As an adult, I’ve realized that sewing, which she also does for a living, is to her, like writing is to me, the thing that defines her, one of the things that she is best at.
Being taught to hand sew at the age of three, the memory of being close to my mom then is something that I have always cherished, and knowing how to sew came in handy many times over the years. But for most of my life, I never cared to learn to sew on a machine or make things from patterns. Even though Mom made sure that I have always had a machine in my house, I had many chances to learn, but I was afraid of the needle, all the loops, and thread, and the pounding foot. In my twenties, I owned a number of sewing machines given to me by mom, sewing machines that I never used that my mom thought were as necessary as a plunger or vacuum. I feared these sewing machines, and they collected dust until Mom came to visit and I needed something hemmed: a pair of jeans, a second-hand dress. I left the cute blue sewing machine, which she claimed was easy to use, behind in the attic of a house I rented in my twenties. She took back the heavy black Singer because I had complained it smelled like it was on fire and because she knew it was too complicated for me to operate on my own.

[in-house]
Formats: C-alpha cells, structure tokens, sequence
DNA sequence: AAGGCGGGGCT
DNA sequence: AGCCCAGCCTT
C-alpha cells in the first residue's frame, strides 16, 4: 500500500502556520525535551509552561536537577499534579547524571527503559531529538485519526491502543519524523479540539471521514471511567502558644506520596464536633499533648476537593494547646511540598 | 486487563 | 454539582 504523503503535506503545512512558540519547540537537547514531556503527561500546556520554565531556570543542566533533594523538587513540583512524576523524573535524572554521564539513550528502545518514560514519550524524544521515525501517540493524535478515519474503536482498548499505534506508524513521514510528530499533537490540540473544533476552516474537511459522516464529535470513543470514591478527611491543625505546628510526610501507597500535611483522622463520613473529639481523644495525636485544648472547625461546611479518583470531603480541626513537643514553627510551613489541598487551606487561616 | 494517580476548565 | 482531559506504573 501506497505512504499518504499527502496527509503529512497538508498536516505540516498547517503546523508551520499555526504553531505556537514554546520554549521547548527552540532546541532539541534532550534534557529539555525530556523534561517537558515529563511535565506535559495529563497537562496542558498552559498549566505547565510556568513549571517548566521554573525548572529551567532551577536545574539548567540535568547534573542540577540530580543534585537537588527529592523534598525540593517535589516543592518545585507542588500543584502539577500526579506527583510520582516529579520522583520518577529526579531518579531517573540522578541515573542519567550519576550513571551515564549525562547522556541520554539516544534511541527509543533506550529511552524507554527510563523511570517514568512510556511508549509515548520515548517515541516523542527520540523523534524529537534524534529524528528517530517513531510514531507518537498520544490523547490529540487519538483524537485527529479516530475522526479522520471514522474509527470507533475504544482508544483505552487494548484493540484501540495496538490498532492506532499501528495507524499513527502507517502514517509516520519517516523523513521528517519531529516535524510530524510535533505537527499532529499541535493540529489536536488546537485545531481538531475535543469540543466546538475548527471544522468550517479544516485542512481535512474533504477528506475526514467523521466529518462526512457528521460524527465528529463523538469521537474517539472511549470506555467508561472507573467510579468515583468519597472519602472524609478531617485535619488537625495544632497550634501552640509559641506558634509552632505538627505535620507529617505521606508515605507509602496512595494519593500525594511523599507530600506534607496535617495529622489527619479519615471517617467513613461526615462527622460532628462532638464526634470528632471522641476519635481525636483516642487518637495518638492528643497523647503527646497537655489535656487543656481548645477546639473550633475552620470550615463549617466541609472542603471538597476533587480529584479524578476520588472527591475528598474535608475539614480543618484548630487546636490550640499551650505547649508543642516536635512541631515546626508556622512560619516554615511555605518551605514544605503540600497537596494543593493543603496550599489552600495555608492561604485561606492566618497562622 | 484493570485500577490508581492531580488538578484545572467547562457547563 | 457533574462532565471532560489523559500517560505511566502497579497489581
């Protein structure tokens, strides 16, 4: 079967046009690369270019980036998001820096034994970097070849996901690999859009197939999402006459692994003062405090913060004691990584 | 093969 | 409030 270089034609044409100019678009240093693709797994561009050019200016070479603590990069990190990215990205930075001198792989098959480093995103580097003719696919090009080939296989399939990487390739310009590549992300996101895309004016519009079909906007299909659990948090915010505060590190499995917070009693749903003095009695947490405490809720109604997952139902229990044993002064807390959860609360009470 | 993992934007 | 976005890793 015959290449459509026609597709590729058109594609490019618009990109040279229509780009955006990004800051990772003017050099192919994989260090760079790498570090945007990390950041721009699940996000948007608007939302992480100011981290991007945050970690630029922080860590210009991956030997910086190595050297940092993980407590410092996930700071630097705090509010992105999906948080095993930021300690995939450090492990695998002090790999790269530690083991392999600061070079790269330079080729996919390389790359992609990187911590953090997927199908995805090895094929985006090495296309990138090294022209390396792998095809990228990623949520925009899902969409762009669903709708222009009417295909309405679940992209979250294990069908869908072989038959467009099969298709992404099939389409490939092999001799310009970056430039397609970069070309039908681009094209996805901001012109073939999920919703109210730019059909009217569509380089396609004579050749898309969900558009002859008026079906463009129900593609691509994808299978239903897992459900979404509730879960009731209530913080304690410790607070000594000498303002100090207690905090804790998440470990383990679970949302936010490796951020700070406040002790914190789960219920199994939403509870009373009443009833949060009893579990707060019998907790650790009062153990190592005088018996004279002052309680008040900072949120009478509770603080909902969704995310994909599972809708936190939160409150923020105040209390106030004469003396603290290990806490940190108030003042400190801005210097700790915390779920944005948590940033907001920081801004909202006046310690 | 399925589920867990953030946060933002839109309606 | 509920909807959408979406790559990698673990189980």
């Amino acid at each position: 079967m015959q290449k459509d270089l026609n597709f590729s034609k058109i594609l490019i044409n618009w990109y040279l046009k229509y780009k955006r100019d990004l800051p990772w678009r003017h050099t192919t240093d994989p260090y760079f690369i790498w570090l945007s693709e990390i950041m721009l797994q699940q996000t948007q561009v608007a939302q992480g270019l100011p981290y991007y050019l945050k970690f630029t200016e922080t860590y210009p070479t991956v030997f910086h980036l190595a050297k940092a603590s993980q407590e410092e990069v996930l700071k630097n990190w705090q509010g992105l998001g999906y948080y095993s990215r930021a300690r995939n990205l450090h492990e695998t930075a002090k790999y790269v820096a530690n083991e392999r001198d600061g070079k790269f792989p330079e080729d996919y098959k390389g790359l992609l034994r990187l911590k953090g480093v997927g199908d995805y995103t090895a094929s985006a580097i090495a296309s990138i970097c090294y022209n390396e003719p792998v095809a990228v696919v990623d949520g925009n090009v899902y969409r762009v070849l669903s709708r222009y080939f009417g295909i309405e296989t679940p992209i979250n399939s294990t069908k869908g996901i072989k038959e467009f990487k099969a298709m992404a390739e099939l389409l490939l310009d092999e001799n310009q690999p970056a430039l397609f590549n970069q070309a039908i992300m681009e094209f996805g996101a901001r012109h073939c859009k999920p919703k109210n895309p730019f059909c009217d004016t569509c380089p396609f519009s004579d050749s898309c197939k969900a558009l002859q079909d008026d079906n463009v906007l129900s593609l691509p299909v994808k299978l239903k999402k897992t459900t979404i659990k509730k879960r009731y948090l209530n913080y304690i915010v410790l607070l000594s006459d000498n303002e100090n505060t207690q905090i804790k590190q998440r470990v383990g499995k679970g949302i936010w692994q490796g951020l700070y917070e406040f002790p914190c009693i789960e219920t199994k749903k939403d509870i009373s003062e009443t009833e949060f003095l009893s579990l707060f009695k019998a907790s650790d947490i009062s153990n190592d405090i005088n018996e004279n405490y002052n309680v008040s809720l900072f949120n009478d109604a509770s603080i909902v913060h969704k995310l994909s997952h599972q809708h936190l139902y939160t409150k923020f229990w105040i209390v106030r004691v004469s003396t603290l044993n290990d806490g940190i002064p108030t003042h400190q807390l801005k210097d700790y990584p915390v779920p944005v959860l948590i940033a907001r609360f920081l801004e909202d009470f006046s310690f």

Then ten years ago, the stakes higher than ever before, with me, her oldest daughter now in her forties, she bought me a new current model machine. She really hadn’t given up on the idea of passing this craft on to one of her children, or of me, the family academic (good with my brain), learning to operate a machine, learning to sew.
When I began to use the machine, I started on easy projects, sewing rick rack on tea towels with her help, and then altering old clothes, attaching an old skirt with the stretched-out elastic to an old top to make a dress. As I sewed more, I surprised myself by how much I already knew. I guess, since I had seen my mom at her sewing machine so often over a ten year period before moving away from home, and listened to her talk out loud about what she was working on, that I had by osmosis drawn some of the knowledge into my own body where it lay dormant but ready for access when needed. And whenever I sit down at the sewing machine, I feel like my mom, the same flick of the wrist when I drop the foot lever down, the snip, snip, sound of my scissors cutting the thread.